As stated earlier, what is in store for the company embracing this customer-centric philosophy? First and foremost, this CRM ensures that the organization is on the right track of fulfilling the needs of its customers. When this happens – when the company is able to satisfy customers – the company is able to get a sustained patronization of its products by the customers. Brand recognition for the firm is easier since its satisfied customers turn into evangelists for the company. A customer base is built while a steady influx of new customers can be experienced by the firm. Of course, embracing the philosophy of CRM is not without challenges and opportunities.

One of the hurdles of CRM is the resistance of those on the forefront of the organization and also those in the management level since satisfying customers happens and involves almost every department of the company. Resistance to this philosophy is expected since it takes a lot of effort and change in the mindset of the employees and management in how to look the overall operation and function of the firm in its drive towards the goal of gaining profits and revenue. Nevertheless, the opportunities that lay before CRM are the chances for the company to sustain a considerable growth and at the same time open channel for expansion of its operation and widening of its product and service portfolio.

Considering that the business paradigm that is presented by CRM is just ‘new’ to the modern businesses, this can be very effective in any kind of business. Yet, CRM is seen as fitted to the needs of an organization centering on providing services to the consumer public. With the philosophy of being customer-centric firm, those industries that are involved in direct contact with the consumer can benefit very well from this tool. As of the present time, there are many ways by which CRM can be implemented. Its implementation is basically centered right now on providing 24/7 customer service, full integrated back-office for the company and without any hassle on training issues.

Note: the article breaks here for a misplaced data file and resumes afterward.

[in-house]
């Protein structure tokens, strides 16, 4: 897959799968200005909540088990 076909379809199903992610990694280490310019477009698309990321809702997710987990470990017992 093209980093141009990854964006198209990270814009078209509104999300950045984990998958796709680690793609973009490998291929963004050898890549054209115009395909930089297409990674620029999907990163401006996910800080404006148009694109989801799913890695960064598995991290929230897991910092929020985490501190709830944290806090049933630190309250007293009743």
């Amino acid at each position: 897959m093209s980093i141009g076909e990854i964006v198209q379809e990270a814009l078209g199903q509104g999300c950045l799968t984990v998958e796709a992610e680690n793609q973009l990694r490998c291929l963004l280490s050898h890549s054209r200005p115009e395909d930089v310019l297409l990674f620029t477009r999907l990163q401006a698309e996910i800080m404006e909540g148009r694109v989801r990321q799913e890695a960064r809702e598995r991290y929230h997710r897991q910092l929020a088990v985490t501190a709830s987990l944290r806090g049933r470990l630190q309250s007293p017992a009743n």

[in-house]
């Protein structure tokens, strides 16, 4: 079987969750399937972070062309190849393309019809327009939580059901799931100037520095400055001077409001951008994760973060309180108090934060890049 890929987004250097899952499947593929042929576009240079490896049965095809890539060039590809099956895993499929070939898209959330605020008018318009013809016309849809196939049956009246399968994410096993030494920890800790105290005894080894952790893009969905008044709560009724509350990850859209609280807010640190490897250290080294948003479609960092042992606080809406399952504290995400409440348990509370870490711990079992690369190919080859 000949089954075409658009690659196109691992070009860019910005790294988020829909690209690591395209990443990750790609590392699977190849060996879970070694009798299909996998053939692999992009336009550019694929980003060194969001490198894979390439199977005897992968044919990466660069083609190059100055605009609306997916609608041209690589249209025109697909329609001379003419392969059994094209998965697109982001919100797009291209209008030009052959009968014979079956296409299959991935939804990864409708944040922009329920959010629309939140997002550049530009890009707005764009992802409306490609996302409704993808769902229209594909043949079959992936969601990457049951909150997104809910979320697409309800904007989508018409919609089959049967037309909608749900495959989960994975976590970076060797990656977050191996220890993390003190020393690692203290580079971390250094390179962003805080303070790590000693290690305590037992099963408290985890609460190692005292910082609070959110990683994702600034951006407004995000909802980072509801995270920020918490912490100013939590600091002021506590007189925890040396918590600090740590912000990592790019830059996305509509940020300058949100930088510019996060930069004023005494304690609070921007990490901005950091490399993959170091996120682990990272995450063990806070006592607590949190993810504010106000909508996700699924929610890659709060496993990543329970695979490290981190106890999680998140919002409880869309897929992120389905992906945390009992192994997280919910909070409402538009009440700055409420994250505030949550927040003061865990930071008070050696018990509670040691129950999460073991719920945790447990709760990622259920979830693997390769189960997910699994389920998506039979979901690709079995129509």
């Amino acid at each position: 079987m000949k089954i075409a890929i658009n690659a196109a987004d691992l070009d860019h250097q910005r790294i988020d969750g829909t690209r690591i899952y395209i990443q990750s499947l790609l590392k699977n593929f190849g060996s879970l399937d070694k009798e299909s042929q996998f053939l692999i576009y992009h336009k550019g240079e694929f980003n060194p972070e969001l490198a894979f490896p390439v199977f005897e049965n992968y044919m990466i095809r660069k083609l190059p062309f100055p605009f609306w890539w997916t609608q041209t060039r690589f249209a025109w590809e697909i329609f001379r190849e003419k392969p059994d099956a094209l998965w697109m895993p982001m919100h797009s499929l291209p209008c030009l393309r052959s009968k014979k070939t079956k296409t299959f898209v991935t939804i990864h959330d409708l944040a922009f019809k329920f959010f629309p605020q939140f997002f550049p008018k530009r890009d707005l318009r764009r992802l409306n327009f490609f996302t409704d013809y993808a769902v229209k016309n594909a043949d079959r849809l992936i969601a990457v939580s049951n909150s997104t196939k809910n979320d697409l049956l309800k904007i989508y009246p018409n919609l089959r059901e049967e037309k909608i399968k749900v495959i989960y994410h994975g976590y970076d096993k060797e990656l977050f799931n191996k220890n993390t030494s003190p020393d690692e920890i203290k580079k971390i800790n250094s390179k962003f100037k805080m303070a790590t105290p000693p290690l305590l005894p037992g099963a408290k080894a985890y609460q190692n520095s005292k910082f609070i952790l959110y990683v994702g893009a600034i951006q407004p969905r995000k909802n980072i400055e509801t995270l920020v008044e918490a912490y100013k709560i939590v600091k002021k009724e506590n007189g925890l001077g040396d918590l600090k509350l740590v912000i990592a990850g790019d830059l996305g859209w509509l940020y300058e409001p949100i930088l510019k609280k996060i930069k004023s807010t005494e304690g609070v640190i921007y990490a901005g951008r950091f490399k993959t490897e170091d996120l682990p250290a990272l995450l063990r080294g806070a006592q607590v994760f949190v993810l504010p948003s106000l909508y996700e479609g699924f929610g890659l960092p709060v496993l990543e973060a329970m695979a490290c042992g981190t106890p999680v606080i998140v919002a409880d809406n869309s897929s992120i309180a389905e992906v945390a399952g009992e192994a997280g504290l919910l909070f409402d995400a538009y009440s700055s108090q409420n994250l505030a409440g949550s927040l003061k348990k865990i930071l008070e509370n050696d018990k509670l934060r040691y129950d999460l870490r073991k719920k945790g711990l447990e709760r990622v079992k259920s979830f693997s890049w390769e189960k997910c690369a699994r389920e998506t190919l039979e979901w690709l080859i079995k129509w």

Furthermore, the implementation of the CRM should circle around the evolution and the needs of the firm in bringing forth a good customer relationship management. The above mentioned CRM as a tool that focuses on the issue of technology: one of the present issues of CRM. The strategy that suits this kind of tool is thorough planning: marketing audit. Nothing can beat this old fashioned way of handling a project or a new business philosophy than a good designed plan. The question for example as to where does the company will get the funds for the project and what benefits and return of investment should be answered when planning for this strategy.

Next step is identifying the stakeholders for the scheme. Then there is the necessity for the use of needs analysis and benefits projections. As this foundation is laid to as the springboard for the eventual adaptation of the company to the philosophy of CRM, the head of the project should he himself be an evangelist of CRM, somebody who truly believes to the workings and benefits of CRM. KLM Airlines Background KLM Royal Dutch Airlines is a commercial aviation company with a world-wide operation. The company’s operational tasks circles around these four aspects: “passenger transport, cargo transport, engineering and maintenance, and charter/low cost flights” (Viaene and Cumps, 2005).

During the fiscal year of 2003-2004 was able to gain a net profit of an estimated 24 million euro and as a strategy to strengthen its dominance in the global airline industry when it merged with Air France to form an alliance that would make it third behind American Airlines and United Airline in terms of passenger traffic (Viaene and Cumps, 2005). Yet, this does not entail the company a certain success in the commercial aviation industry considering that the European Union passed a law to deregulate the airline industry. This caused the opening of the European skies for cheaper airlines willing to bump it against the giants in the industry and make a run for their money.